Can You See This?

Please note, Year Round Homeschooling uses affiliate links. For more information see our disclosure policy.

We have been really into all things 3D lately.

3D really takes art, especially drawing, to a whole new level. We have found and enjoyed artists Ramon Bruin and Fredo who create the most amazing 3D drawings that just jump right off of the page! They do so by using simple techniques found in airbrushing, perspective and other surprising things!  As we were studying we came across Ramon Bruin who likes to include his own hand in a lot of his artwork, and Fredo will put objects into his drawings, like a pencil or a glass. The idea is that the object and the hand, interacting, serves to reinforce the illusion of three dimensions.

Can You See This - By Jennifer K

My son is determined to learn to draw like these artists by using some fun techniques which we have been working on and are now sharing with you!



In this case its almost completely about the shading. In most anything you draw if you shade in the area furthest from the light source, where light is to the object, you simply darken the areas that are furthest from the light. This gives the impression that the object is jumping off the page. Don’t forget about texture either – flowers, stones, water, leaves, etc. – where does the light land? Darken those areas furthest from the light to give it another dimension.



Can you see me waving at you? Once again, perspective is everything. Just like in the rearview mirror: objects that are closer appear larger, and objects that are further away appear smaller. Consider how a path can look narrower (your hallway perhaps?) the further it is from you. When we draw we need to consider how people will see our drawing -from above? Upside down? Perhaps sideways?


Remember the Far Side? I always enjoyed them myself – anyway, artist Gary Larson says “the single-panel format of his comic was a valuable teacher, because it forced him to branch out in terms of perspective”. Don’t limit yourself with what you can do. Go long, go side to side, or upside down even. Just have fun with it!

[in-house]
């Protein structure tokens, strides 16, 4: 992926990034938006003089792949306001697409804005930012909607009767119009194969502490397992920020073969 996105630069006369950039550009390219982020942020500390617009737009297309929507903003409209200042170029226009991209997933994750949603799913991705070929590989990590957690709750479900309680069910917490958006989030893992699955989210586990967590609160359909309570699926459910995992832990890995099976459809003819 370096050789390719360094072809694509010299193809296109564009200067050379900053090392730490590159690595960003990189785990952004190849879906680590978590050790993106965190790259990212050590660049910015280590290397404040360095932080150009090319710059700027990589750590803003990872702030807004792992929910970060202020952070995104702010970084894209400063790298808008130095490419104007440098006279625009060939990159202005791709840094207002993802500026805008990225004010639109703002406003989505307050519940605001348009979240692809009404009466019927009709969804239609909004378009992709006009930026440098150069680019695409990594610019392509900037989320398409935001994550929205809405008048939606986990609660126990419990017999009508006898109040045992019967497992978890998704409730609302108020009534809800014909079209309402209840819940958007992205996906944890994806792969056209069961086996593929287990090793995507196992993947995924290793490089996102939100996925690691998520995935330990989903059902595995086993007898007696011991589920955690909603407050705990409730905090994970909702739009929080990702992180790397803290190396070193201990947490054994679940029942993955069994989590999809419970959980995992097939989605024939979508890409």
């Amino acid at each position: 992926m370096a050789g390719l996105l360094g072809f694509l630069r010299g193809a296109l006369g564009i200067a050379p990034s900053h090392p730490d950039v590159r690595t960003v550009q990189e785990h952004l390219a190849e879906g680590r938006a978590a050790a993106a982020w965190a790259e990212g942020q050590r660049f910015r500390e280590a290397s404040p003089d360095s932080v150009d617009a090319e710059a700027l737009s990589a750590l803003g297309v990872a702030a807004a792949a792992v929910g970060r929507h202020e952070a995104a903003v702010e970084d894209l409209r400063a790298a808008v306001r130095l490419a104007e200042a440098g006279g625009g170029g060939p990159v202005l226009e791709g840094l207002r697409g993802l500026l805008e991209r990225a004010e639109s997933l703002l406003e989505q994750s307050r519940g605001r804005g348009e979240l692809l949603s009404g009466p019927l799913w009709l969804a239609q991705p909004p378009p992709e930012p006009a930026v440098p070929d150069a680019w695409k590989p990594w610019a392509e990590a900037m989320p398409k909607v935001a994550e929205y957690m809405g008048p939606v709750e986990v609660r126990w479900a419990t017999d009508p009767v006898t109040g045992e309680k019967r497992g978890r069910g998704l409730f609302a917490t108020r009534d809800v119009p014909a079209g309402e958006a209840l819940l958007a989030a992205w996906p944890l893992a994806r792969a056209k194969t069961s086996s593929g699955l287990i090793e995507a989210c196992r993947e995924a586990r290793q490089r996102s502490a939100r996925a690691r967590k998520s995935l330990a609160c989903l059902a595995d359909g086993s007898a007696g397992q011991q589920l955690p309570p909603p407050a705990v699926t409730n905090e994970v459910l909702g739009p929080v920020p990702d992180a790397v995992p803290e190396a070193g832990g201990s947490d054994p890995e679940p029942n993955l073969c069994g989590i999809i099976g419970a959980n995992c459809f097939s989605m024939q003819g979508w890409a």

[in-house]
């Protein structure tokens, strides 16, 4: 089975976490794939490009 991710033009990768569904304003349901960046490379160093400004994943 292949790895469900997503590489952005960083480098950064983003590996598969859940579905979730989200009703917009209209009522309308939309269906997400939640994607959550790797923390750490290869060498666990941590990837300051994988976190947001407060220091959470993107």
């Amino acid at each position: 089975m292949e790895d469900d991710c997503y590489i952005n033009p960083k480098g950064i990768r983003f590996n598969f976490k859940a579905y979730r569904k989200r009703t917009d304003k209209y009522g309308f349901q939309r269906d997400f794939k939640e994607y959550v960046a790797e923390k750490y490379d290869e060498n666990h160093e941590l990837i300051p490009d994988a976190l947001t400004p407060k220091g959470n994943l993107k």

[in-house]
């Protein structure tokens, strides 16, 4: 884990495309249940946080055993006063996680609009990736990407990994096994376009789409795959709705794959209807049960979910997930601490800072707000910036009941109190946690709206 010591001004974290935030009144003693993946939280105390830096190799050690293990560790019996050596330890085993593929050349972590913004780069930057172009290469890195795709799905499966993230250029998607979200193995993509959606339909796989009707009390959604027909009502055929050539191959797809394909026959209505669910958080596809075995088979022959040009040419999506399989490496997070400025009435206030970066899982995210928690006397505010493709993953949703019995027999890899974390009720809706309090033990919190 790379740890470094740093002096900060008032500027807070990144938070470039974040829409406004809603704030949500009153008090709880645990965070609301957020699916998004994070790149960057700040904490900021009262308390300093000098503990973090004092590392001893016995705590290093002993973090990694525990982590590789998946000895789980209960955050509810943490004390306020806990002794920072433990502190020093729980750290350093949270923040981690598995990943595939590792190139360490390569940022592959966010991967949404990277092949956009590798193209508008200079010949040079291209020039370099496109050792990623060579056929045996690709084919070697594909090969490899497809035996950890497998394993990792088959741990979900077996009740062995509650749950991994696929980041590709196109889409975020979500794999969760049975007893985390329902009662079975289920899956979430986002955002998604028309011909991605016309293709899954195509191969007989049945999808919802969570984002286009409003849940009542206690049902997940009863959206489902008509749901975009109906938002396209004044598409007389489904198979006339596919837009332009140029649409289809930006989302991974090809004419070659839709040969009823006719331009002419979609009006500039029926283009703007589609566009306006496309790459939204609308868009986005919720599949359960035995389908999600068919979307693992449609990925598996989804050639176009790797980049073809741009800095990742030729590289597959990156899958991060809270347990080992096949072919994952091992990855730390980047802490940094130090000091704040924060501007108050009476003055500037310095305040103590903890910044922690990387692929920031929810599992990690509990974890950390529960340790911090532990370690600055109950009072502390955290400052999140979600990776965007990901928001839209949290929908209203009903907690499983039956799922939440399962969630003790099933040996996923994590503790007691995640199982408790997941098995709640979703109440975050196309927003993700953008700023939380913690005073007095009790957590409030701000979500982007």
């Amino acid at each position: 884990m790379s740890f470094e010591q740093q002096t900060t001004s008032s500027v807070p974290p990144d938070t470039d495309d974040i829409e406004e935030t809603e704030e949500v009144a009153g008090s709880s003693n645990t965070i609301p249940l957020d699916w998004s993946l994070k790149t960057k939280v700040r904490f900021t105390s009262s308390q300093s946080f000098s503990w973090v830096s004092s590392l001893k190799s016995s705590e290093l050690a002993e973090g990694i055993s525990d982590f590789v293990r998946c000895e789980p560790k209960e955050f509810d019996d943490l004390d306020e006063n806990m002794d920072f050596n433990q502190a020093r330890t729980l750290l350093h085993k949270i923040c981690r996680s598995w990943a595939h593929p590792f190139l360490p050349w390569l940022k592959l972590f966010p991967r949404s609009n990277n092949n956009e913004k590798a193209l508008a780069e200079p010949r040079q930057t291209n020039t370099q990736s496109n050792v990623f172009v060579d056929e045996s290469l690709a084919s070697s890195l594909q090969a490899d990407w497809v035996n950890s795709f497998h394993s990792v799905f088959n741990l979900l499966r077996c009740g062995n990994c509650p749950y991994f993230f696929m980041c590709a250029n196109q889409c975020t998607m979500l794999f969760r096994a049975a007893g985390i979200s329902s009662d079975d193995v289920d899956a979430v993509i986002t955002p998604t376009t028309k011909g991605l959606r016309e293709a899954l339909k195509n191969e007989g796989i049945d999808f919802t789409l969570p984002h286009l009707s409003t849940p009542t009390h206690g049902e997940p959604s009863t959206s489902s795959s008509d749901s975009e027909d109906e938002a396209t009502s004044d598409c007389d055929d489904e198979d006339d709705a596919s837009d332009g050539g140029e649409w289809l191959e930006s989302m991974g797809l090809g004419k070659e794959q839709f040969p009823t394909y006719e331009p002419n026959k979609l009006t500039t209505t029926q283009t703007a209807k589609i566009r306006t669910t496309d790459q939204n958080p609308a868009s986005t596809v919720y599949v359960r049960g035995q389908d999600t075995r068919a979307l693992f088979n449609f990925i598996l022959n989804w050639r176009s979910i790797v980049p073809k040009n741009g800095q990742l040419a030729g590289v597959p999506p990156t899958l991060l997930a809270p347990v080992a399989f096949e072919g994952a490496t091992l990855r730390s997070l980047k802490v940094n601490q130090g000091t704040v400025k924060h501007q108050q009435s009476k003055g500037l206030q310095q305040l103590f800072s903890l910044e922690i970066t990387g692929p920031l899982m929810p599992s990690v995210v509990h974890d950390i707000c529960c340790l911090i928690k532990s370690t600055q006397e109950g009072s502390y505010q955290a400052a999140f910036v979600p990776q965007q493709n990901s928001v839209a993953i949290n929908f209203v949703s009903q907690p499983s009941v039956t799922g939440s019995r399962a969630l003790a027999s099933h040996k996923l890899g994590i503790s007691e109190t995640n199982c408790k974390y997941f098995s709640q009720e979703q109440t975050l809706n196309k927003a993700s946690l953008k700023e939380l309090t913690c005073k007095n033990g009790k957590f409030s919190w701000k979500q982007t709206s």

How about a quatrefoil (that’s a mouthful eh?). That is a geometric shape which is made up of interlinking circles.But these designs can also be made with a square or perhaps a triangle. The design builds upon more squares and circles thus creating these beautiful patterns and sequences which also seem to pop up off of the page.


Geometry can be tons of fun when it comes to 3D art – parallel lines with a pattern of lines ~ they look like they are curved; this is known as one of the Herring illusions.  What a great way to encourage and grow a love of math, and science too, in our kids, unbeknownst to them of course.

There are so many things we can learn when we use 3D methods in our art. Sculpting, architecture, paper folding, etc. Think about it:





A company called Think 3D! teaches elementary-age kids STEM-related skills through nothing more than the folding and cutting of paper. It all starts with basic origami and advances to reverse-engineering skills, like taking apart a 3D model to rebuild it. There is what is known as single-sheet engineering — folding and cutting a piece of paper to create a model (I have always referred to this as making a mess, with my kids LOL).  It all ends with applied paper engineering, basically gluing pieces of paper to a foundation page to make pop-up creations. It’s amazing to see how sophisticated these can be as students progress. I am actually trying to find a way for us to use this curriculum in our local homeschool co-op.  If we do, I will be sure to report back to you on this one.

According to Professor Anne Bamford, of the University of the Arts, London, students remember more and behave better when 3D images are used in lessons. Research shows they are quicker to learn and absorb new concepts and also display higher levels of concentration. There are so many ways children (all ages actually) can enjoy and learn from using various forms of 3D. I can definitely see how this method can do that since it requires so much more attention and focus (need I say it is also much more engaging to kids?).

This is an excellent list of activities to enjoy: from paper folding (think origami) to making a dollhouse out of playing cards; grapes and toothpicks, paper mache, etc., the things that you can do are simply endless. So, enjoy these 3D Sculpture ideas and be sure to come back and share all the fun you had!

Sign Up to Receive Free Resources, Encouragement and Tips.​

Share on facebook
Share on pinterest
Share on twitter
Share on linkedin

Sign Up to Receive Free Resources, Encouragement and Tips.

Close Menu